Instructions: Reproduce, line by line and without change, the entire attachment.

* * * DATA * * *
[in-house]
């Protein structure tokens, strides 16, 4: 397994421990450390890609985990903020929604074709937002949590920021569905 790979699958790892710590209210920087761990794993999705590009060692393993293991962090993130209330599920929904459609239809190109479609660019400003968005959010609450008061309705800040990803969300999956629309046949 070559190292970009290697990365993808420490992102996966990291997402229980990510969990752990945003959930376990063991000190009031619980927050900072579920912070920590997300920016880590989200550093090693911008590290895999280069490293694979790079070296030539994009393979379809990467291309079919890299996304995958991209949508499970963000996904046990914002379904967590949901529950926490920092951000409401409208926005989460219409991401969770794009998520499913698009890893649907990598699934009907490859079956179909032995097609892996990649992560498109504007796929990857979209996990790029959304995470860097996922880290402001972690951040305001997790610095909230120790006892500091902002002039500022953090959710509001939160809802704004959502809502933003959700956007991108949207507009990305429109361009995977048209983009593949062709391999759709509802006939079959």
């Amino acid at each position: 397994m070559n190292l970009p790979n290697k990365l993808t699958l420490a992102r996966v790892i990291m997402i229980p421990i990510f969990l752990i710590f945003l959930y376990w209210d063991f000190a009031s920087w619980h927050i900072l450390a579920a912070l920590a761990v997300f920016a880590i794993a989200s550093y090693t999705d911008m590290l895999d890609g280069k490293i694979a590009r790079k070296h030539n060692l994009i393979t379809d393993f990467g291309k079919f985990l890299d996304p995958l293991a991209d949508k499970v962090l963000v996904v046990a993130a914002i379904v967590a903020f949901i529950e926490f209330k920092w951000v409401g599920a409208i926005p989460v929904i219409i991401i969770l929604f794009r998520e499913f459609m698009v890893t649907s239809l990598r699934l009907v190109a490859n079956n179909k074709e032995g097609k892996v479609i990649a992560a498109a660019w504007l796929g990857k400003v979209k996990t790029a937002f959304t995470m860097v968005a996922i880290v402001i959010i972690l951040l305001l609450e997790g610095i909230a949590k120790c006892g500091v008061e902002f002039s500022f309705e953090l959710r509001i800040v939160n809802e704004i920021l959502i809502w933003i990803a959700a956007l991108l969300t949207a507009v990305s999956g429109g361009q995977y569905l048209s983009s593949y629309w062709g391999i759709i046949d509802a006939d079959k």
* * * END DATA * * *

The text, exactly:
[in-house]
């Protein structure tokens, strides 16, 4: 397994421990450390890609985990903020929604074709937002949590920021569905 790979699958790892710590209210920087761990794993999705590009060692393993293991962090993130209330599920929904459609239809190109479609660019400003968005959010609450008061309705800040990803969300999956629309046949 070559190292970009290697990365993808420490992102996966990291997402229980990510969990752990945003959930376990063991000190009031619980927050900072579920912070920590997300920016880590989200550093090693911008590290895999280069490293694979790079070296030539994009393979379809990467291309079919890299996304995958991209949508499970963000996904046990914002379904967590949901529950926490920092951000409401409208926005989460219409991401969770794009998520499913698009890893649907990598699934009907490859079956179909032995097609892996990649992560498109504007796929990857979209996990790029959304995470860097996922880290402001972690951040305001997790610095909230120790006892500091902002002039500022953090959710509001939160809802704004959502809502933003959700956007991108949207507009990305429109361009995977048209983009593949062709391999759709509802006939079959």
């Amino acid at each position: 397994m070559n190292l970009p790979n290697k990365l993808t699958l420490a992102r996966v790892i990291m997402i229980p421990i990510f969990l752990i710590f945003l959930y376990w209210d063991f000190a009031s920087w619980h927050i900072l450390a579920a912070l920590a761990v997300f920016a880590i794993a989200s550093y090693t999705d911008m590290l895999d890609g280069k490293i694979a590009r790079k070296h030539n060692l994009i393979t379809d393993f990467g291309k079919f985990l890299d996304p995958l293991a991209d949508k499970v962090l963000v996904v046990a993130a914002i379904v967590a903020f949901i529950e926490f209330k920092w951000v409401g599920a409208i926005p989460v929904i219409i991401i969770l929604f794009r998520e499913f459609m698009v890893t649907s239809l990598r699934l009907v190109a490859n079956n179909k074709e032995g097609k892996v479609i990649a992560a498109a660019w504007l796929g990857k400003v979209k996990t790029a937002f959304t995470m860097v968005a996922i880290v402001i959010i972690l951040l305001l609450e997790g610095i909230a949590k120790c006892g500091v008061e902002f002039s500022f309705e953090l959710r509001i800040v939160n809802e704004i920021l959502i809502w933003i990803a959700a956007l991108l969300t949207a507009v990305s999956g429109g361009q995977y569905l048209s983009s593949y629309w062709g391999i759709i046949d509802a006939d079959k």